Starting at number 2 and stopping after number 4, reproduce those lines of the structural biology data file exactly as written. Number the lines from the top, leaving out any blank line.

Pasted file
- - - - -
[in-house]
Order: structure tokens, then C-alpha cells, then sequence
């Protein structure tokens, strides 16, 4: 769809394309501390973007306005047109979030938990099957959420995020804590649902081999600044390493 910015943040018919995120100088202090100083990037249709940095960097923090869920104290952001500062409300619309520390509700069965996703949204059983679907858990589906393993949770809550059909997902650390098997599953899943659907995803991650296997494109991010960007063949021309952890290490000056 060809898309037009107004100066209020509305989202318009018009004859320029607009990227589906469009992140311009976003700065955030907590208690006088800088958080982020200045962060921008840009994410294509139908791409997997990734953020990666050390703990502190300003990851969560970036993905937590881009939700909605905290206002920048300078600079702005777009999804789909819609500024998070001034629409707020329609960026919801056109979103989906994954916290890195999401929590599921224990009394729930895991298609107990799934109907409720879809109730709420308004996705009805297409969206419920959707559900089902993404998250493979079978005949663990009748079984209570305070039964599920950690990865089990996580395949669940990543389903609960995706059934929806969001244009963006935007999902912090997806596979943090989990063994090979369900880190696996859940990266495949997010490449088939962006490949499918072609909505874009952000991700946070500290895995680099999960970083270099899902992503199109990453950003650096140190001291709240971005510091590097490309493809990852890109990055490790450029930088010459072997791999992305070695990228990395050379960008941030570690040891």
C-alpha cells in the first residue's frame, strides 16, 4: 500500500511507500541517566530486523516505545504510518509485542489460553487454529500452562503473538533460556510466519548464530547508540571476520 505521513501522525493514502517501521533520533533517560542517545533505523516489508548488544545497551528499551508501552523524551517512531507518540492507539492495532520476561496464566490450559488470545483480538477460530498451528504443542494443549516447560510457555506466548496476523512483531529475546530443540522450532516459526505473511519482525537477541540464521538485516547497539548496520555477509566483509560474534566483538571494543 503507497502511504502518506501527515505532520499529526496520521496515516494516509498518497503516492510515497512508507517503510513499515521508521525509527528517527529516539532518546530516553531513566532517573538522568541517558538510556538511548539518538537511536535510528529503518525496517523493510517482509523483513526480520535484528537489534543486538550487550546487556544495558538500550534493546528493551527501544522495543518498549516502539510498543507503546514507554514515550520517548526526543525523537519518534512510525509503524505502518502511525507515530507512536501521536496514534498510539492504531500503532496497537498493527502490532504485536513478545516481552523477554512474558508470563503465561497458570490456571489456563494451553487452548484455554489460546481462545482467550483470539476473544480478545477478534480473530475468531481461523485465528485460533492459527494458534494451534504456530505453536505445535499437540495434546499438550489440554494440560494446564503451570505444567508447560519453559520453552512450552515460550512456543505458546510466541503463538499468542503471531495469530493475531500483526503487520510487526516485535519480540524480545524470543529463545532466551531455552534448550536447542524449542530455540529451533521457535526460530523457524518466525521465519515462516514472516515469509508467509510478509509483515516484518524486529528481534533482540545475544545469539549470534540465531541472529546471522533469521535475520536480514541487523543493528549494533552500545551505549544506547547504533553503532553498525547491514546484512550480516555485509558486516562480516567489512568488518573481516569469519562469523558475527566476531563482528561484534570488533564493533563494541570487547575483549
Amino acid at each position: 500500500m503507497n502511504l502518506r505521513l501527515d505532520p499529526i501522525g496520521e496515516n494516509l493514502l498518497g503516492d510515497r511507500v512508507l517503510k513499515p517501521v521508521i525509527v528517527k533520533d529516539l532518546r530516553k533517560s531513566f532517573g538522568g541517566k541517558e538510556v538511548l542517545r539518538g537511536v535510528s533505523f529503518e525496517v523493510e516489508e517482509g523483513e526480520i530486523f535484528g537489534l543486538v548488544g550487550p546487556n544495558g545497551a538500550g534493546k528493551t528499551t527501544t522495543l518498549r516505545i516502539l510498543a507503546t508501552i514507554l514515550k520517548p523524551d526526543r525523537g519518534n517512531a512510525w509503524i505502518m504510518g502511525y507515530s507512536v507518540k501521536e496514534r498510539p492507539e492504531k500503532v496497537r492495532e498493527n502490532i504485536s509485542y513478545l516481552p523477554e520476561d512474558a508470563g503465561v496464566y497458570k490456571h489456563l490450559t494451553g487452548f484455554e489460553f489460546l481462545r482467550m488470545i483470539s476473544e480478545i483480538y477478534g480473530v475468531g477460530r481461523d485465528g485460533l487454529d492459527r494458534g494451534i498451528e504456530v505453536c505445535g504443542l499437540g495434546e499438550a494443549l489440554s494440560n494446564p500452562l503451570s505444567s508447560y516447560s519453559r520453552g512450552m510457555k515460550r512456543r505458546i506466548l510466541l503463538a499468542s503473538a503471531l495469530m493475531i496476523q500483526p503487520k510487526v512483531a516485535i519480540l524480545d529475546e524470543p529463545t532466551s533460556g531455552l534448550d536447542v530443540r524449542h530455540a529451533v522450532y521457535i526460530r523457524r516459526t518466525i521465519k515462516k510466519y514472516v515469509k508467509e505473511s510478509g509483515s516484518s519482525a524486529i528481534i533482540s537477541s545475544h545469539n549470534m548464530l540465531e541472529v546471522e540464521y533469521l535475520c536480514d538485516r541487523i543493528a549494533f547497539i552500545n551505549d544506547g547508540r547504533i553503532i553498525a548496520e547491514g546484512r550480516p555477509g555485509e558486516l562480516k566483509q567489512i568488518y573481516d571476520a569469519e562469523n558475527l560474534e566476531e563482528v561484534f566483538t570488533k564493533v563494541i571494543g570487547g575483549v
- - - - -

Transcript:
Order: structure tokens, then C-alpha cells, then sequence
């Protein structure tokens, strides 16, 4: 769809394309501390973007306005047109979030938990099957959420995020804590649902081999600044390493 910015943040018919995120100088202090100083990037249709940095960097923090869920104290952001500062409300619309520390509700069965996703949204059983679907858990589906393993949770809550059909997902650390098997599953899943659907995803991650296997494109991010960007063949021309952890290490000056 060809898309037009107004100066209020509305989202318009018009004859320029607009990227589906469009992140311009976003700065955030907590208690006088800088958080982020200045962060921008840009994410294509139908791409997997990734953020990666050390703990502190300003990851969560970036993905937590881009939700909605905290206002920048300078600079702005777009999804789909819609500024998070001034629409707020329609960026919801056109979103989906994954916290890195999401929590599921224990009394729930895991298609107990799934109907409720879809109730709420308004996705009805297409969206419920959707559900089902993404998250493979079978005949663990009748079984209570305070039964599920950690990865089990996580395949669940990543389903609960995706059934929806969001244009963006935007999902912090997806596979943090989990063994090979369900880190696996859940990266495949997010490449088939962006490949499918072609909505874009952000991700946070500290895995680099999960970083270099899902992503199109990453950003650096140190001291709240971005510091590097490309493809990852890109990055490790450029930088010459072997791999992305070695990228990395050379960008941030570690040891």
C-alpha cells in the first residue's frame, strides 16, 4: 500500500511507500541517566530486523516505545504510518509485542489460553487454529500452562503473538533460556510466519548464530547508540571476520 505521513501522525493514502517501521533520533533517560542517545533505523516489508548488544545497551528499551508501552523524551517512531507518540492507539492495532520476561496464566490450559488470545483480538477460530498451528504443542494443549516447560510457555506466548496476523512483531529475546530443540522450532516459526505473511519482525537477541540464521538485516547497539548496520555477509566483509560474534566483538571494543 503507497502511504502518506501527515505532520499529526496520521496515516494516509498518497503516492510515497512508507517503510513499515521508521525509527528517527529516539532518546530516553531513566532517573538522568541517558538510556538511548539518538537511536535510528529503518525496517523493510517482509523483513526480520535484528537489534543486538550487550546487556544495558538500550534493546528493551527501544522495543518498549516502539510498543507503546514507554514515550520517548526526543525523537519518534512510525509503524505502518502511525507515530507512536501521536496514534498510539492504531500503532496497537498493527502490532504485536513478545516481552523477554512474558508470563503465561497458570490456571489456563494451553487452548484455554489460546481462545482467550483470539476473544480478545477478534480473530475468531481461523485465528485460533492459527494458534494451534504456530505453536505445535499437540495434546499438550489440554494440560494446564503451570505444567508447560519453559520453552512450552515460550512456543505458546510466541503463538499468542503471531495469530493475531500483526503487520510487526516485535519480540524480545524470543529463545532466551531455552534448550536447542524449542530455540529451533521457535526460530523457524518466525521465519515462516514472516515469509508467509510478509509483515516484518524486529528481534533482540545475544545469539549470534540465531541472529546471522533469521535475520536480514541487523543493528549494533552500545551505549544506547547504533553503532553498525547491514546484512550480516555485509558486516562480516567489512568488518573481516569469519562469523558475527566476531563482528561484534570488533564493533563494541570487547575483549